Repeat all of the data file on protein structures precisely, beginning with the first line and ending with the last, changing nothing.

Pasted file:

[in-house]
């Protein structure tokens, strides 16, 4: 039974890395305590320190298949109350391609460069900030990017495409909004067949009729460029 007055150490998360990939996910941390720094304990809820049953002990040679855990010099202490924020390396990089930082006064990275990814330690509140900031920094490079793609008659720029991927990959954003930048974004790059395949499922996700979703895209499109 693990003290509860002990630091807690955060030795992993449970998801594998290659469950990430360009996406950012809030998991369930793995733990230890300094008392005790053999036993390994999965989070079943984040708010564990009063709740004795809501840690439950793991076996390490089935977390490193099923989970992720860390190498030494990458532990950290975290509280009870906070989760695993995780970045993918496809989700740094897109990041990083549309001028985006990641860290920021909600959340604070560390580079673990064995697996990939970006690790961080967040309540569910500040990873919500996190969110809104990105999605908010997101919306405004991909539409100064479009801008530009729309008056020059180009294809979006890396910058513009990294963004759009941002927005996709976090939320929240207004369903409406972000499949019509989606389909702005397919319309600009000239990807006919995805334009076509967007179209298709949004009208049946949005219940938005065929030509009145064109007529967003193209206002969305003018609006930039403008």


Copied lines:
[in-house]
């Protein structure tokens, strides 16, 4: 039974890395305590320190298949109350391609460069900030990017495409909004067949009729460029 007055150490998360990939996910941390720094304990809820049953002990040679855990010099202490924020390396990089930082006064990275990814330690509140900031920094490079793609008659720029991927990959954003930048974004790059395949499922996700979703895209499109 693990003290509860002990630091807690955060030795992993449970998801594998290659469950990430360009996406950012809030998991369930793995733990230890300094008392005790053999036993390994999965989070079943984040708010564990009063709740004795809501840690439950793991076996390490089935977390490193099923989970992720860390190498030494990458532990950290975290509280009870906070989760695993995780970045993918496809989700740094897109990041990083549309001028985006990641860290920021909600959340604070560390580079673990064995697996990939970006690790961080967040309540569910500040990873919500996190969110809104990105999605908010997101919306405004991909539409100064479009801008530009729309008056020059180009294809979006890396910058513009990294963004759009941002927005996709976090939320929240207004369903409406972000499949019509989606389909702005397919319309600009000239990807006919995805334009076509967007179209298709949004009208049946949005219940938005065929030509009145064109007529967003193209206002969305003018609006930039403008």